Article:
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  1. When I use Generic Repository with Entity Framework, do I need to use Unit of Work because to my knowledge UOW coordinate between multiple repositories. Or let Generic Repository work directly on the DbContext because UOW is not needed.

  2. Which is best practice : use generic repository or implement repository class for each entity type.

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No pattern is better than another pattern by definition. it all depends on functional and technical requirements and personal preferences, none of which we know. In other words, this question can not be answered. You better study posts where UoW, Generic Repository are used with EF and get a general feeling of the pros and cons in your situation. –  Gert Arnold Jan 6 '13 at 22:50

1 Answer 1

I don't know which generic repository you are refering to, but here is my experience with A generic repository.

In general, a unit of work or repository is not needed with EntityFramework. EntityFramework does it all.

However, in my first EF project I found myself creating a factory class that handed out and saved all entities. The class was doing that without doing the complete work of a unit of work, nor providing a standardized interface like a repository does. The huge class was in need of some structure. So, my personal advice is against one big repository for all entities, this repository will grow and will be increasingly difficult to maintain. If you think of such a class you better use EF as it is.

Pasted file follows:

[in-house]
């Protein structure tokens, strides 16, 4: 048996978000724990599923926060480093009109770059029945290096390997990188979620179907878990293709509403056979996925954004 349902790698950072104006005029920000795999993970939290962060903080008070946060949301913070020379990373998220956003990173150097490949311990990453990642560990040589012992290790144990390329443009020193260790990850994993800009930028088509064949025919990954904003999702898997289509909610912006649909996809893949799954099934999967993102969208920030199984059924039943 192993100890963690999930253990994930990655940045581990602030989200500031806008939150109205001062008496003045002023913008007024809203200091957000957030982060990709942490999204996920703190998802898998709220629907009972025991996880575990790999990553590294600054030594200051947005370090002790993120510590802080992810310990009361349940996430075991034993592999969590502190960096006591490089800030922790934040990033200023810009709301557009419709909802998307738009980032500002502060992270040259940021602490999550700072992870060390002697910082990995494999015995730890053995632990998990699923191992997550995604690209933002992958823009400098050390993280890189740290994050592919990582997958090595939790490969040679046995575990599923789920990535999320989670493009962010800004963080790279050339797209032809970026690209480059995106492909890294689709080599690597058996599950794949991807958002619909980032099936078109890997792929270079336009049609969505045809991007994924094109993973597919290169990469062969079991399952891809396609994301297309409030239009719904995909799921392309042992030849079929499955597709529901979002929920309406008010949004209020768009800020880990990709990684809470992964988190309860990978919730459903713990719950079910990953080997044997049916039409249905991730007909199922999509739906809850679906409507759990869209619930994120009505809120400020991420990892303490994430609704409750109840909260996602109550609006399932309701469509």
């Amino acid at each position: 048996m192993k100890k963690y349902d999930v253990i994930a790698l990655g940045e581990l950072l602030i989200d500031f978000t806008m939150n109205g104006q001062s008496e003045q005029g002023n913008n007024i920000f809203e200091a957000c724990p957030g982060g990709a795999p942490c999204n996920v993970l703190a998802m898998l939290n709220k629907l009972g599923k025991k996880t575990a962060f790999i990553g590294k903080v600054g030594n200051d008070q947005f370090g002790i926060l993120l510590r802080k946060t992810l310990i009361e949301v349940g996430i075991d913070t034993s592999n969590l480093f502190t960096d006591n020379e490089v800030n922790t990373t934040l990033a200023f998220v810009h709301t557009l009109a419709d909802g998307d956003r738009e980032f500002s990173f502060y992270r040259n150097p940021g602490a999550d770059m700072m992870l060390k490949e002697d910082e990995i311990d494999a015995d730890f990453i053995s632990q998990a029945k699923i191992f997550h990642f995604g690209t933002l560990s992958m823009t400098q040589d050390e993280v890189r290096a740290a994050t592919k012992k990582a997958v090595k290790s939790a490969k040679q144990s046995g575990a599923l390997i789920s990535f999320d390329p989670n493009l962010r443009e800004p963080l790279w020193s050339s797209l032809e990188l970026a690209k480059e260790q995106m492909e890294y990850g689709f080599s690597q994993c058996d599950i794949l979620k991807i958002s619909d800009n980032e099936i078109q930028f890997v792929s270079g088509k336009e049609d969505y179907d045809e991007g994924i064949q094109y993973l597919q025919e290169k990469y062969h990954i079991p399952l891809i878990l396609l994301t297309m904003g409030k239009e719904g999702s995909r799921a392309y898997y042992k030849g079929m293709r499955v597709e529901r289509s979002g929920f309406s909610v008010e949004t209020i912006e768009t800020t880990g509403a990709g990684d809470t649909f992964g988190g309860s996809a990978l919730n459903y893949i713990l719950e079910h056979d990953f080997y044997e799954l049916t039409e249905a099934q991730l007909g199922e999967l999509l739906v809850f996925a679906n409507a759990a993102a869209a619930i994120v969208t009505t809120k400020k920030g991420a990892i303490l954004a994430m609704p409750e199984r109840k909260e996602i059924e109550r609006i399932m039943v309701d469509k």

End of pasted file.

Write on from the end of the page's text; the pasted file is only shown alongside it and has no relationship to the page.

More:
In the second project I use a UnitOfWork and generic repository. This suits my purposes much better. One unit of work to do the save operation, saving all changes in one save operation and the same interface for all repositories. Two classes of which I only have to change the unit of work to accommodate a new entity. The unit of work also hides the use of the dbContext which to my opinion causes ugly code.

I do not use a fancy unitofwork or generic repository (I found mine at: http://www.asp.net/mvc/tutorials/getting-started-with-ef-using-mvc/implementing-the-repository-and-unit-of-work-patterns-in-an-asp-net-mvc-application), just enough to have some guidance in implementation.

I agree with Gert in his immediate reply: it is all about personal preference.

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